I employed my usual method when Miss F has to make a decision and a choice between what her heart wanted, and what her head knew to be right. We sat and discussed all the factors and then I left her to it. A couple of days later she came to me with a decision made. She’d done more research and decided to get a West Hermann Tortoise instead. Now, these are very small tortoises so won’t outgrow the tortoise table she’d already bought for at least twenty years. Best of all, Swallow Aquatics – a local reptile and fish showroom only a thirty-minute drive away – sold two-year-old hatchlings.

This seemed a much better prospect, safer and more ethical, and I was relieved it was a decision she’d reached with minimal prompting from me. We drove to Swallow Aquatics after first calling them to make sure they had them in stock, they did, lots of them. After some umming and ahhing, Miss F chose a little one that came to the very front of the tank to check us out.

You can just see him at the front bottom right

We filled in all the paperwork – buying a tortoise is a bit like adopting a baby, and I’d had no idea how much was involved. Miss F handed over £175 of her hard-earned cash and received a certificate of birth and registration, and a teeny tiny tortoise in a clear plastic box that had live crickets written on the side.

So small…

We got him home and into a warm bath to wash all the dust and other substances off him, then introduced him to his new, spacious home. Honestly, this tortoise is living the dream, his own swimming pool, food on demand and a cosy warm bed section filled with fresh timothy grass for him to snuggle down in at night.

West Hermann Tortoises come from the South of France and as this guy seems to have a proper little man syndrome, he’s been called Napoleon. Now, I didn’t think I’d get very excited about a tortoise, but I have to admit he’s actually very sweet and has a proper personality. He likes his head being stroked, he loves chin rubs and adores his bath, where he splashes about ankle deep in warm water, enjoying having his shell gently washed with cotton buds.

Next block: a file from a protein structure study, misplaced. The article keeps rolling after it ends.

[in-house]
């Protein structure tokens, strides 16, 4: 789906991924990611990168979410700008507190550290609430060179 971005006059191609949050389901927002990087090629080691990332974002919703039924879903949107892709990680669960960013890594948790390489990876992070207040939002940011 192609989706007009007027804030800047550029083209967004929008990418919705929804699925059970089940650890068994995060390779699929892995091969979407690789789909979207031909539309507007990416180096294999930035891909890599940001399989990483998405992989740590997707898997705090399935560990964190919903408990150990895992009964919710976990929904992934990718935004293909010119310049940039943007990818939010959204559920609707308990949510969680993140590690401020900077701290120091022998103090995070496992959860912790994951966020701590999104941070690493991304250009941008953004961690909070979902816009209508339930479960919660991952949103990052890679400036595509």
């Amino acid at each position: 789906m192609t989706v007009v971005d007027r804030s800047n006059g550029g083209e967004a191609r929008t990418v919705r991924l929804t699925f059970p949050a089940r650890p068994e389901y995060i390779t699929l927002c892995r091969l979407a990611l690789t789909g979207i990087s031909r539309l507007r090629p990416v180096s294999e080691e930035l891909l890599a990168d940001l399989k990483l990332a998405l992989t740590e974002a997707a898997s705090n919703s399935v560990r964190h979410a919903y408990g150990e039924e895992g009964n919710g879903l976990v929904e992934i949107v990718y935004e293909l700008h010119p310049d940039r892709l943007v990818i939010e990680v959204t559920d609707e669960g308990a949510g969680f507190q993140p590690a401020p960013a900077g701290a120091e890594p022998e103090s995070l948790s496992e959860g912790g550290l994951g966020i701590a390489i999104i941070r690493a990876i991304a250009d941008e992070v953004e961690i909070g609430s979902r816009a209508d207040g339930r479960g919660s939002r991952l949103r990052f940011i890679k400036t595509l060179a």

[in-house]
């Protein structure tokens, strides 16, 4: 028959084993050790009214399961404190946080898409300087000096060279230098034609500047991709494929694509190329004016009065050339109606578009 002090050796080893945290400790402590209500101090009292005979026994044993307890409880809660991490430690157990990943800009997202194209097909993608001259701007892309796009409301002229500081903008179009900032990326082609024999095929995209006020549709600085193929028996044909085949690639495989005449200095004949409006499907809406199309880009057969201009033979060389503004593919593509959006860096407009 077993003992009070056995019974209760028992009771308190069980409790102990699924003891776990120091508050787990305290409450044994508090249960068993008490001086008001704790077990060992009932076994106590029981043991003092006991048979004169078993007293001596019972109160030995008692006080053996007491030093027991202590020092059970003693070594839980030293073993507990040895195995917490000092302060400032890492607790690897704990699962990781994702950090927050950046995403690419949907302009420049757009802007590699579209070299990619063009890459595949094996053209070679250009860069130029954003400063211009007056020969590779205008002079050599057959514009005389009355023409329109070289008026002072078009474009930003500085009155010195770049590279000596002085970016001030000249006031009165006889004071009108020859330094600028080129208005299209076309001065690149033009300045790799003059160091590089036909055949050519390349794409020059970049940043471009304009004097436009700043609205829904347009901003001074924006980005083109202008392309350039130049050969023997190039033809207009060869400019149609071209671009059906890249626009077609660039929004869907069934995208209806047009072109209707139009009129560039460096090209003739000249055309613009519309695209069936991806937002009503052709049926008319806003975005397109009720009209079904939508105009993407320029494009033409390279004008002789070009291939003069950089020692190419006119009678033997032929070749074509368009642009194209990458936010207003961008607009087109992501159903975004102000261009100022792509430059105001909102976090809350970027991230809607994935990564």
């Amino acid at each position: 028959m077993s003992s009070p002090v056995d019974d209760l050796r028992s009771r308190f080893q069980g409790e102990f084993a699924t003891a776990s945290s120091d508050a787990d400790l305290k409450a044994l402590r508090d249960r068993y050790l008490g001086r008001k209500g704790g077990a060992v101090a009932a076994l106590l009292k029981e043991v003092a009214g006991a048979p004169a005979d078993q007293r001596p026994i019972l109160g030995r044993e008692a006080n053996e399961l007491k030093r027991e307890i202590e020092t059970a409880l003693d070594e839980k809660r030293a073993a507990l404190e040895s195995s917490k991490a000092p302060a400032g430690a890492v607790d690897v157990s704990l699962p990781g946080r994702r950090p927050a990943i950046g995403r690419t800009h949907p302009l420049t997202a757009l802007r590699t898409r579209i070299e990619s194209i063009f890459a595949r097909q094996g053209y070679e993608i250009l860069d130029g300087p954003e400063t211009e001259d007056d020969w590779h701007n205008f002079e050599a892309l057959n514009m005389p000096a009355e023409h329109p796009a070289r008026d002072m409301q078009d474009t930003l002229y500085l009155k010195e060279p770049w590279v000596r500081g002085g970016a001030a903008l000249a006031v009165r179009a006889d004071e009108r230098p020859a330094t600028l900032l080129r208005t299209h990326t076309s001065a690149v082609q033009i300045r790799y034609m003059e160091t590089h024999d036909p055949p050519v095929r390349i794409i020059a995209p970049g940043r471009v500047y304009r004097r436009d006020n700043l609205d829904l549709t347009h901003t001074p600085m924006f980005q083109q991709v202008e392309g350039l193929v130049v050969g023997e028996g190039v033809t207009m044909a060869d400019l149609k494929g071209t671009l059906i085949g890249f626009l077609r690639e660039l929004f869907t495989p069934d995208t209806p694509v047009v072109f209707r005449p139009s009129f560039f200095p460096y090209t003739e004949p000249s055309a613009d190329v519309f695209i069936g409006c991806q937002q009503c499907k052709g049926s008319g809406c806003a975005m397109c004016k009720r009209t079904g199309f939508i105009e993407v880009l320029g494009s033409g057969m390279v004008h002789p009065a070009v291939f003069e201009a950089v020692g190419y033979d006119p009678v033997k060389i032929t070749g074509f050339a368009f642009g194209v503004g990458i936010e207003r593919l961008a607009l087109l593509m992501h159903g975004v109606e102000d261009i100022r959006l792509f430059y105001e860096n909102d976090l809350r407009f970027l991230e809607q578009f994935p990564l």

He’s funny too and I have a strong suspicion he has a quirky sense of humour. One morning, for some reason he decided to dump a ton of dirt into his swimming pool and turn it into a mud bath. Quite how he managed to do it given the size of him, I have no idea. He then sat there and looked at it, then looked at us, then back at the mess he’d made, as if to say – “I did this, fix it.” Miss F picked him up and he sat on her palm blinking his tiny eyes at us. “What did you do?” she asked him, and his reply was to open and close his mouth several times at us, almost as if he was laughing.

What you smiling at?

Monday, I had off, so spent the day catching up on shopping, chores and housework, and I also managed to get a couple of hours in sourcing illustrations for Erinsmore. It sounds like it should be a fun and easy job, but it’s quite hard work. I want the illustrations to obviously have the same vibe throughout and match a general aesthetic for the whole book, and I want each chapter illustration to reflect something that happens in the following chapter. It’s time consuming, but it is fun.

Tuesday, I had to do my last two hours of work ever for my freelance job. This marks the end of an era. I first started working for Mr G way back in 1987 when I was running a secretarial agency from my parents dining room. He had just gone it alone as an accountant and needed a freelance secretary. Right from the word go we clicked, having the same sense of humour, and I enjoyed doing his work. Over the years, his practice went from strength to strength and he always promised that if ever he needed someone full-time, I would get first refusal of the job.

The nineties came and home computers became more popular, gradually, the need for the services my business offered dwindled, until eventually I closed my doors in 1996 and had to look for a proper job. I worked for Allied Carpets for two years as a full-time sales consultant. Although I enjoyed the work and the pay was phenomenal, it was the type of job that could consume you if you let it. I worked long hours, sometimes all weekend, and of course I no longer had bank holidays off. At the same time, I was still doing Mr G’s work, having transferred some of my equipment to my newly converted office basement. People told me I was crazy, to still be struggling to do his work on top of such a demanding “proper” job. My response was always – “Jobs may come, and jobs may go, but Mr G’s work is always there.”